As Congress returns from August recess on Tuesday, lawmakers have a tall list of items to accomplish before the onset of the new fiscal year in October.
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While Republicans hold the presidency and a majority in both the House of Representatives and the Senate, intraparty divisions have delayed some of the GOP’s major legislative initiatives throughout the first several months of Trump’s tenure, which some believe could cause challenges for the remaining must-pass items in September.
Here’s a look at the to-do list for lawmakers as they head back to work.
One of the major legislative tasks ahead for Congress is agreeing on a budget for the coming fiscal year. Without one, the government will shut down – something experts believe could rattle the financial markets.
The GOP budget proposal calls for controversial cuts to a variety of government programs and agencies, such as the Environmental Protection Agency, the Labor Department, the Department of Health and Human Services and the State Department. It would eliminate a total of $200 billion from social and welfare programs, which some conservative Republicans believe is too modest, while more moderate members believe is too severe. The proposal also calls for a $54 billion increase in defense spending.
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Passing a budget is also critical for the president’s tax reform overhaul, which the White House expects to pass before year’s end. Republicans will include a mandate to approve tax reform through the fast-track process known as reconciliation in the new spending deal, which means they would only need a simple majority to move new tax-related legislation through Congress.
As lawmakers return to Capitol Hill, they will have just weeks to tackle another pressing issue: the debt ceiling. Failure to pass a deal to raise the United States’ borrowing authority will result in the government being unable to repay its dues, including Social Security benefits.
Treasury Secretary Steven Mnuchin, who repeatedly requested Congress strike a deal to raise the debt limit before the August recess, warned lawmakers in July that it was “critical” for Congress to act to increase the nation’s borrowing authority by Sept. 29.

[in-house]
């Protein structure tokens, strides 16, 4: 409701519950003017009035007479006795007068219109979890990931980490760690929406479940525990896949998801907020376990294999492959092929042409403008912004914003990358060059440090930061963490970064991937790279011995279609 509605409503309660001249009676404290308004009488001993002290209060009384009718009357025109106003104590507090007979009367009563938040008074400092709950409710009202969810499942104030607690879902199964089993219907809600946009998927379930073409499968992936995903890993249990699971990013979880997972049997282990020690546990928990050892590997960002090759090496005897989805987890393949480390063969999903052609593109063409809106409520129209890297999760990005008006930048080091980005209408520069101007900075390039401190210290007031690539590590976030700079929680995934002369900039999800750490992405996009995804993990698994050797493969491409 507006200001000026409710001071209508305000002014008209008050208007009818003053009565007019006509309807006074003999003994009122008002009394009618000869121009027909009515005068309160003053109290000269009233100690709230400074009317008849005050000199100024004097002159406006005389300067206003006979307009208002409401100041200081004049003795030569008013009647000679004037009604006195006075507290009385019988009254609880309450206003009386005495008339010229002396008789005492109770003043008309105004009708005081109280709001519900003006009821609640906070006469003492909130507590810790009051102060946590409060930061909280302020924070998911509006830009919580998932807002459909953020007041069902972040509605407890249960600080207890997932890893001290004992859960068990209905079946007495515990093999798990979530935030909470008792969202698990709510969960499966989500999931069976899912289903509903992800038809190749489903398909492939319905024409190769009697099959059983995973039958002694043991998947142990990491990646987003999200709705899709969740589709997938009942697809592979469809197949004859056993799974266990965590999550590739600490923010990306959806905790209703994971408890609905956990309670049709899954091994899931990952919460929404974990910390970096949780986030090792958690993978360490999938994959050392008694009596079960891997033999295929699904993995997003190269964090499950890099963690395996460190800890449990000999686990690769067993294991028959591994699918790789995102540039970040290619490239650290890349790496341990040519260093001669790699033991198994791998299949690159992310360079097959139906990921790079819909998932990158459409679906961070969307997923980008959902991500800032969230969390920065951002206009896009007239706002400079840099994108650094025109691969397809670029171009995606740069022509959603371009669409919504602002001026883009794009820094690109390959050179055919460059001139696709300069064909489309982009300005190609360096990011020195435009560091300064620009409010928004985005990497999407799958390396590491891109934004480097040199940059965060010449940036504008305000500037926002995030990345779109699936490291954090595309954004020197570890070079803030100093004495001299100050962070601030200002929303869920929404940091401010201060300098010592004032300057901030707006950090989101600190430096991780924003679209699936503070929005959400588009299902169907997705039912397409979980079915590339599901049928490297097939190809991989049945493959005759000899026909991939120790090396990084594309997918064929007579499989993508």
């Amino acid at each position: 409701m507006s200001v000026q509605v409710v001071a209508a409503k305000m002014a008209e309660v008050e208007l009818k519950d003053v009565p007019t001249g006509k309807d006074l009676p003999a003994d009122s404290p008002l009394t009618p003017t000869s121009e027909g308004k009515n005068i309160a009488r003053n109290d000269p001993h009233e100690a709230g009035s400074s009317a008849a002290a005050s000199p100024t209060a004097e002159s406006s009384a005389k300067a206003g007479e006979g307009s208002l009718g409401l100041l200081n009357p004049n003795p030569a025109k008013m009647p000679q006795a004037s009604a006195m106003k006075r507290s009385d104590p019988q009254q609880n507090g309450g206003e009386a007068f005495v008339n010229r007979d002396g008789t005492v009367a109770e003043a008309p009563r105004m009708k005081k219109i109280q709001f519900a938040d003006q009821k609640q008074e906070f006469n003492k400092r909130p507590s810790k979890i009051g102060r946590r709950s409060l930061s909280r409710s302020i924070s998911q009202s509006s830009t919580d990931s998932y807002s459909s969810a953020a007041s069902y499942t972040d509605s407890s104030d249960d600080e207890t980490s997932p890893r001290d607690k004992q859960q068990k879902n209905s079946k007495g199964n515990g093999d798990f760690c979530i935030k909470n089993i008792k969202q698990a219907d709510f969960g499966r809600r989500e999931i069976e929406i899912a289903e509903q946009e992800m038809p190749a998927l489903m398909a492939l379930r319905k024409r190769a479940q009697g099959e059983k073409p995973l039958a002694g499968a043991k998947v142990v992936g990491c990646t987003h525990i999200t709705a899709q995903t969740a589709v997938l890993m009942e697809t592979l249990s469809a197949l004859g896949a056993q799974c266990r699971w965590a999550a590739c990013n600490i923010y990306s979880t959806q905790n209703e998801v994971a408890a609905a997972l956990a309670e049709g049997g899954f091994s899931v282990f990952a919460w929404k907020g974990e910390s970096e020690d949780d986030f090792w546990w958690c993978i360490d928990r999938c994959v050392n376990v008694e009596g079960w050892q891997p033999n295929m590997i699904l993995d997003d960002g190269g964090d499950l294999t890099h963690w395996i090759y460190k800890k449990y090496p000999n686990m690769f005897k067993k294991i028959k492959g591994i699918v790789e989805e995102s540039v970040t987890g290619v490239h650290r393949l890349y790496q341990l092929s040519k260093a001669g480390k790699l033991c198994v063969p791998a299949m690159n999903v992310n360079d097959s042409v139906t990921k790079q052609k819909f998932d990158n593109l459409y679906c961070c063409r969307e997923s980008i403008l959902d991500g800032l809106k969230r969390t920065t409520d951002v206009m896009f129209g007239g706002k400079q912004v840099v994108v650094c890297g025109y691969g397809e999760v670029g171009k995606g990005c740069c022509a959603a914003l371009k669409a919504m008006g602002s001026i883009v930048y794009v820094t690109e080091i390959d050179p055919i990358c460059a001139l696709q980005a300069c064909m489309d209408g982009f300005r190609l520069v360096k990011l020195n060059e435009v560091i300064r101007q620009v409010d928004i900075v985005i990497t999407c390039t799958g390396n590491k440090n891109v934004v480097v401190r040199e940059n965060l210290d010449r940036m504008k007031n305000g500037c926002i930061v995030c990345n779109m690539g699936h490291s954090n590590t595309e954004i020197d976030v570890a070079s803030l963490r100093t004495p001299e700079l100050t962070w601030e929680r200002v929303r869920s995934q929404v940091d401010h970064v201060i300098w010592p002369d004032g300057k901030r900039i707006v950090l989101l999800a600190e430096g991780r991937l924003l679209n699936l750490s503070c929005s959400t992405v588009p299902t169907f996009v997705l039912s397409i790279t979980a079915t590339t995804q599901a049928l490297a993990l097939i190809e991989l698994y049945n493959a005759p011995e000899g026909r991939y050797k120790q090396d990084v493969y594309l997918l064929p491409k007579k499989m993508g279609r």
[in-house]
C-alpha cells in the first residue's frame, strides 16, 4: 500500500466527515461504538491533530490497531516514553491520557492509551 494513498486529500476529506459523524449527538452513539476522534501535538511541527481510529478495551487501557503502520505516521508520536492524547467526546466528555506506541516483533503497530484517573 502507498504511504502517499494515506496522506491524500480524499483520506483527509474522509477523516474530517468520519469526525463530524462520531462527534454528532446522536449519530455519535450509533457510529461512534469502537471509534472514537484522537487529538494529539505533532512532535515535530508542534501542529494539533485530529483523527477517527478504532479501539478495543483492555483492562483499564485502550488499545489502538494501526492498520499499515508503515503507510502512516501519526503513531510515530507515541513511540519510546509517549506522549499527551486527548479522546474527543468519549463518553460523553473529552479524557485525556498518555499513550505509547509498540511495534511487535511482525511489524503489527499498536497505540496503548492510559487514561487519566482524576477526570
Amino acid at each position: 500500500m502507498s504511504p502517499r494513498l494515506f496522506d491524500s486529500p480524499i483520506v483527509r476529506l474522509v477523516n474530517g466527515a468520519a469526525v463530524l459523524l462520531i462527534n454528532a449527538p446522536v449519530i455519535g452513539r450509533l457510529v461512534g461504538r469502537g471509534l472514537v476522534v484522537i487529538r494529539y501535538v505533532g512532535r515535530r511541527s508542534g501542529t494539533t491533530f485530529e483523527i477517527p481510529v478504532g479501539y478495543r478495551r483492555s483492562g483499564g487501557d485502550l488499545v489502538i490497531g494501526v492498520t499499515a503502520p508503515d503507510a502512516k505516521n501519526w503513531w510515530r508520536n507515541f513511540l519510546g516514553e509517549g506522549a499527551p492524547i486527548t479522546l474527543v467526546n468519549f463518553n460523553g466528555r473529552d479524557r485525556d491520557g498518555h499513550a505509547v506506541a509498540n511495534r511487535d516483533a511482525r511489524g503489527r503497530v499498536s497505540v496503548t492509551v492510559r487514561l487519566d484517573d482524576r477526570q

However, passing a debt ceiling bill swiftly could be challenging for lawmakers since Republicans are divided on the best strategy. Conservative members of the party traditionally favor attaching spending reform riders to the debt limit increase as a way to move toward a balanced budget over time. However, Mnuchin has pressed multiple times for a “clean” debt ceiling bill, passed with no strings attached.
That debate has caused some division within the administration itself. Office of Management and Budget Director Mick Mulvaney, a known deficit hawk, has indicated he and Mnuchin are at odds about whether the debt ceiling legislation should have spending provisions added on.
Stabilize the insurance market
Starting in the beginning of September, the Senate health committee will begin hearings on stabilizing the insurance marketplace for both companies and consumers. The committee’s chair, Sen. Lamar Alexander (R-Tenn.), asked the president to continue funding cost-sharing reduction subsidies, or reimbursements for discounted care provided to low-income individuals, while lawmakers work on legislative adjustments to keep health care prices down.
The Trump administration said in August it would continue to pay insurers through the month, though the ultimate future of the funding is uncertain.
Policy ambiguity has caused some insurers to pull individual plans from the health care marketplace in 2018. Health care companies have been seeking signs of stability from the government, particularly where cost-sharing reduction subsidies are concerned, before they make final pricing and participation decisions.
Insurers have until Sept. 5 to submit their final premium requests and until Sept. 27 to sign final contracts for next year’s plans.
Though they face no explicit deadline in September, legislators need to make progress on crafting a tax bill in order to meet the White House's end-of-year deadline for reform. Administration officials have said they are laser-focused on producing a bill, though specific details have not yet been ironed out. The GOP is still divided over how low to cut the corporate tax rate and whether the tax overhaul should be revenue neutral.